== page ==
2013 is starting off pretty well for Northwestern University alumni like my husband and myself. For those of you not in the US, Northwestern is a relatively small, private, intensely academic institution just north of Chicago. It’s consistently one of the highest-ranked universities in the world in everything from engineering to music to medicine. The term “academic powerhouse” gets applied to NU by journalists so routinely that it’s a cliché.
“Football powerhouse,” historically… not so much. Northwestern is a founding member of the Big 10 athletic conference. Most Big 10 schools are what we in the US call land-grant colleges, and they include some places with impressive academic resumes, such as the University of Michigan and Purdue. But Northwestern is the odd bird in that cage for at least two reasons.
First, size. NU is half – less than half – the size of the next smallest school in the conference. NU has 8,000 undergrad students, compared to 19,000 at next-smallest Nebraska. Second, Northwestern as a whole has the highest academic standards of any of the other schools in the conference – that’s understandable, since the other schools were designed to serve a broader population. And as college entrance competition increases, those standards get tougher and tougher. I interview prospective NU students every year as part of the admissions process through the alumni association, and the refrain every year among the interviewers is, “Man, I don’t think I would have gotten in today. These kids are impressive.” Look at class rank, SAT scores, extracurricular leadership… any of the conventional measures. Your jaw will probably drop.
But while many universities in the Big 10 and elsewhere will relax admissions standards for applicants that they think will star on the high-profile teams, or invent easier majors for those students, or look the other way when those students don’t do well in their classes or line up for graduation, Northwestern doesn’t. NU football players have to meet the same academic standards as every other applicant. And there are no cakewalk majors. And that has always been the case. The team’s best player when I was at NU 20 years ago majored in… electrical engineering. That’s right. In one of the best double-E programs in the nation. Not only did he later play in the NFL, he graduated with that degree. And that was completely expected.
Think about fielding a nationally-competitive American football team out of that kind of pool of applicants. Can you really expect the brightest students in the nation to also include some of the nation’s best players in a physically punishing, massively time-consuming sport?
When I was in school, the tacit answer was, no. My classmate the EE aside, it was assumed that you couldn’t really expect us to compete, to seriously compete. We fell back again and again on the “that’s all right, that’s ok, you’re gonna work for us one day” geek cheer as Something State ran roughshod over our guys 56-0.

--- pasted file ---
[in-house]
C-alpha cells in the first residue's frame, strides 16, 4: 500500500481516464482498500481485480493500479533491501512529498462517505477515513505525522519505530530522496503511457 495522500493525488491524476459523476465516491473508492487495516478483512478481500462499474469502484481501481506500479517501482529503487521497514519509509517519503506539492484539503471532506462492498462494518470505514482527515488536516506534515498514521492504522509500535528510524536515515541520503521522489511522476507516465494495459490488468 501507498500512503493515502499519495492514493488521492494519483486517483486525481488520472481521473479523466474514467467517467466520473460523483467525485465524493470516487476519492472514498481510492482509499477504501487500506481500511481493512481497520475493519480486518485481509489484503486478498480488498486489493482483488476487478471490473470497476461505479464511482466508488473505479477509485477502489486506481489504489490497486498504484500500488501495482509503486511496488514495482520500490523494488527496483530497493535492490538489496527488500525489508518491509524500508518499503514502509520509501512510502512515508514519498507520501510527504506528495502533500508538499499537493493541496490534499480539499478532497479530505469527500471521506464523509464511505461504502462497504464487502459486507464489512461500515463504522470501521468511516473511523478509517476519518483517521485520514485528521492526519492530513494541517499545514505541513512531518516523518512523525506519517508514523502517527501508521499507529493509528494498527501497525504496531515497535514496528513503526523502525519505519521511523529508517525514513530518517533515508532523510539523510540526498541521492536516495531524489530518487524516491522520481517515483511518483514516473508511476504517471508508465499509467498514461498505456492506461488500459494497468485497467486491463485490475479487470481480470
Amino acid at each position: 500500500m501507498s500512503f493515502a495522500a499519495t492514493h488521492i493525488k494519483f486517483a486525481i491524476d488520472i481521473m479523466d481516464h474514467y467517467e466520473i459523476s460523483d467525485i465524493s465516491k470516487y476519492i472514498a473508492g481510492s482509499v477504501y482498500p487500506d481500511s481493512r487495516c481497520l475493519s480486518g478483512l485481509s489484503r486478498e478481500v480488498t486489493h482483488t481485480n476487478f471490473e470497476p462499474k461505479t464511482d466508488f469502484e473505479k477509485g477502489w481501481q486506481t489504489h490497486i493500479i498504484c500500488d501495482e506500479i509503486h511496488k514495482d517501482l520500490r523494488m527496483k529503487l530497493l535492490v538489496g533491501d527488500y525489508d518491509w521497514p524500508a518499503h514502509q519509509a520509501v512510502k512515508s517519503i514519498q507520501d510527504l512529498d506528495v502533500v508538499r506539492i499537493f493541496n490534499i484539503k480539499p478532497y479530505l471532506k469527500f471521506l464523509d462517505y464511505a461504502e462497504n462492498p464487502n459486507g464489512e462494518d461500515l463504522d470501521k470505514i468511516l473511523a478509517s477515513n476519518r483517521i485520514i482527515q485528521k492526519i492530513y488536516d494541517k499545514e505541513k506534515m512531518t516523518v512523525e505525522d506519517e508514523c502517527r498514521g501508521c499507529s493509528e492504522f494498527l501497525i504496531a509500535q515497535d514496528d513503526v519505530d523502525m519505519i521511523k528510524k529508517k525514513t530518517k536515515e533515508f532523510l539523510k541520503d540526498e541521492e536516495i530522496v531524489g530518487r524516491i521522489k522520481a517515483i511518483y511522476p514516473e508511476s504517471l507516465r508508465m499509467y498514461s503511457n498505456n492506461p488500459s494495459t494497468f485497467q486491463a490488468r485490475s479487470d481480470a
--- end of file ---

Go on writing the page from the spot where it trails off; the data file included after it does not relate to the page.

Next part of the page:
That attitude started changing a few years ago, and the team has gradually gained a winning track record and increasing respect. The watershed came last Tuesday, when NU won its first bowl game in 64 years. Yes…first time since 1949. Granted, it wasn’t the highly prestigious Rose Bowl – I was there 17 years ago when we got crushed in that — but it was the victory that, back in 1990, or 1960, no one would have said was possible. And watching from the stands, with my throat in shreds and my husband choking back tears, as a bunch of kids in NU’s purple jerseys sang the fight song and hoisted a trophy, was a moment many thousands us will never forget.
Here’s the important part of the story: Those principles of academic excellence, of expecting the highest level of classroom performance, haven’t changed. At all. The team’s coach, an NU alum and member of that 1995 Rose Bowl team, embraces those high standards in a way that I don’t think he could if he had come from somewhere else. He gets it.
The other important part of the story is the culture. I think I can speak for the alumni population pretty confidently: Winning is great, but winning at the expense of those standards is not an option. Not negotiable. When’s the last time you heard the audience at a college pep rally cheer their team’s graduation rate, cheer a school’s academic rankings? I did Monday. And I cheered loud, but I wasn’t the loudest.
Standards matter. Principles matter. Sticking to what you know is right matters. It’s not the easy way. But it never stops being the right way. And it’s not just tilting at windmills. It’s entirely possible to win on the right terms.
A lot of you who read my columns are trying to live your convictions, trying to change your communities meaningfully, deeply, profoundly. In ways you know need to happen. And you are trying to do it in the face of something in your surroundings that says….
You can’t do it. You can’t expect that. The system is what it is. You can’t change politics, organizations, the boss. It won’t work. Live with it. Settle.
Maybe it’s time for you, and I, to put on our purple jerseys. Maybe this is our year to show them all.
Go U Northwestern. And Go U you. Have a great 2013. Let’s go and do it right.